There are three steps you can take to protect your child from the sun: shade, clothes and cream.
This is the most important step. As far as possible, avoid being in the direct sun between 10am and 4pm from April to September in the UK. Keep your child in the shade if outside.
This is the second most important step. As far as possible, wear loose-fitting, long-sleeved tops, long shorts or skirts and sunhats when out in the sun. Sunhats should ideally cover the ears and neck as well as shade the face. For all children, dark coloured clothes give more protection.
Special UV-protective clothing is available. This is particularly useful for swimming out of doors or for the beach.
This is the third most important step and should not be used in place of steps one and two. Put a high factor suncream (SPF 25 or higher) on the areas not covered by clothes. In particular, pay attention to the nose and upper cheeks. If your child’s sunhat does not cover his or her neck, ears and forehead, then cover those with cream too. Don’t forget to put suncream on your child’s feet if he or she is wearing sandals.
Buy suncream that has a high star rating (measured out of five stars) as this gives good protection against both UVA and UVB rays. Remember to use water-resistant creams if swimming or sweating a lot, and to reapply any suncream every few hours.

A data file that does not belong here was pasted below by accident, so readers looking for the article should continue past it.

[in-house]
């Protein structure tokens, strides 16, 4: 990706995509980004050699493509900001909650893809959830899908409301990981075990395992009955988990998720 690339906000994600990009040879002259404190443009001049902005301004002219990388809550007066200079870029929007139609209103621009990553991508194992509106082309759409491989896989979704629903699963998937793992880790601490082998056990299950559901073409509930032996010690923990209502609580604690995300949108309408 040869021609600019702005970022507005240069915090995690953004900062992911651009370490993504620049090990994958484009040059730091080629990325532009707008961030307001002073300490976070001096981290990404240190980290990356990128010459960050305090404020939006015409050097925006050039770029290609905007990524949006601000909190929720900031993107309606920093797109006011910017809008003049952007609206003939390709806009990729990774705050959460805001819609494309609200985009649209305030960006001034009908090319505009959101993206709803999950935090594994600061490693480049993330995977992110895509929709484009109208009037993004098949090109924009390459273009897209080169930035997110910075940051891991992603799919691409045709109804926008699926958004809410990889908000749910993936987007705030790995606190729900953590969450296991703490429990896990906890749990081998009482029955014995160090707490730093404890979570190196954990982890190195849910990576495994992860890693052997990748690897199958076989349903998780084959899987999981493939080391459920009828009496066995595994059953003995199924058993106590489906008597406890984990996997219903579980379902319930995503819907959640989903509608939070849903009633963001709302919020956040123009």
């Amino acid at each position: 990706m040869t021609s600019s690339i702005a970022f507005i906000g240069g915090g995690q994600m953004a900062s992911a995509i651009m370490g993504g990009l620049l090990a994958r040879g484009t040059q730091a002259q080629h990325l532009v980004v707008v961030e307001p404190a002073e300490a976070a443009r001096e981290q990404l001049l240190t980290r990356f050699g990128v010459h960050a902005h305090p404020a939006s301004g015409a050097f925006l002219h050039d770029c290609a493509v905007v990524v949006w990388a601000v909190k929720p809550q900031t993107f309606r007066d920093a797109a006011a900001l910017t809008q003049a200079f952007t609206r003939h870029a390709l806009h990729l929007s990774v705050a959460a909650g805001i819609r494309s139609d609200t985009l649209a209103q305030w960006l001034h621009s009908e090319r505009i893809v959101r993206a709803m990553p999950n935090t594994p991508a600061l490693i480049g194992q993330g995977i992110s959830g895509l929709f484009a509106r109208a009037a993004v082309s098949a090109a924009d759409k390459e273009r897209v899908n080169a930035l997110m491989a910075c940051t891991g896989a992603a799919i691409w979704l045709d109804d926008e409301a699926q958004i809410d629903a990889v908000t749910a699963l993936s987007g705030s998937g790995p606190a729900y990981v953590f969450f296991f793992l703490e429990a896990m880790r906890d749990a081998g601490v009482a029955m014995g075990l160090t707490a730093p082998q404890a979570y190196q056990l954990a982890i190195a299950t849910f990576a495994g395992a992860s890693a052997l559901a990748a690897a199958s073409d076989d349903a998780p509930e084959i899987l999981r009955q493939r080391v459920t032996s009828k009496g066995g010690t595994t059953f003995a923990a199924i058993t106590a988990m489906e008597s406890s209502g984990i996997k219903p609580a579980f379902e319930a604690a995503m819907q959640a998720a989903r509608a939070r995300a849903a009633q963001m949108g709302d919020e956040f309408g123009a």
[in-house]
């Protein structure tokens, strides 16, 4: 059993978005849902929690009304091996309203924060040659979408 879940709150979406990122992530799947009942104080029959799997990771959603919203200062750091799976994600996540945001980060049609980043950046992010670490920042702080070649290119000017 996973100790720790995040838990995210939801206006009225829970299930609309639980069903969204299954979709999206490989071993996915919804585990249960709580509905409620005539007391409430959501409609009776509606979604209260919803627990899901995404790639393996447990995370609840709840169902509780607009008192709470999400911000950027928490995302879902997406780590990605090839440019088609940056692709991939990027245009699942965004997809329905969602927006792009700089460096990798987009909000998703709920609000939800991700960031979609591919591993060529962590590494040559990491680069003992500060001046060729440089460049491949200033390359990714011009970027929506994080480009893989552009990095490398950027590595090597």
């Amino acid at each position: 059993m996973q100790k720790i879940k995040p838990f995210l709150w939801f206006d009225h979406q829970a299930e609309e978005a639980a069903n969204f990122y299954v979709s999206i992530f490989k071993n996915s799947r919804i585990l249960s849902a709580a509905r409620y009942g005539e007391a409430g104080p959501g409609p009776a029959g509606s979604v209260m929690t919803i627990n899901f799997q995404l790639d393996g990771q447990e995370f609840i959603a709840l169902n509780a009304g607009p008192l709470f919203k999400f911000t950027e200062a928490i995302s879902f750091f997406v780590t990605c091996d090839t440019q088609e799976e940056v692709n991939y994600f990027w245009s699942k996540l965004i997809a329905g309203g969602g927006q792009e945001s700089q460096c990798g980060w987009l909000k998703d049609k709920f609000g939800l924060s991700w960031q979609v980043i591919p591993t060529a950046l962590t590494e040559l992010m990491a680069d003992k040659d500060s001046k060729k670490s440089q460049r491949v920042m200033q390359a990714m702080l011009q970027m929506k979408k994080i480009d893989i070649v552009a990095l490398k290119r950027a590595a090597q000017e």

Remember that suncream alone does not give enough protection against UV damage.
Frequently asked questions
Why do children need protection from the sun?
Ultraviolet (UV) rays from the sun can damage our skin. This can cause sunburn in the short term and cancer in the longer term. Children are particularly at risk from UV damage for two reasons:
- They spend more time outdoors.
- Their skin is more sensitive.
Do all children need sun protection?
Yes. Some children are more at risk from UV damage than others, but all children are at risk so should have proper protection.
Is there a risk of sun damage on a cloudy day?
Yes. Eighty per cent of UV rays come through clouds. In addition, there is no shade on a cloudy day.
Does sun protection stop my child making enough vitamin D?
UV rays do stimulate the body to make vitamin D. At the moment, there is not enough evidence to know whether sun protection reduces this.
Last reviewed by Great Ormond Street Hospital: January 2008
Ref: 2007F142 © GOSH Trust January 2008
Compiled by the Dermatology department in collaboration with the Child and Family Information Group.
This information does not constitute health or medical advice and will not necessarily reflect treatment at other hospitals. If you have any questions, please ask your doctor. No liability can be taken as a result of using this information.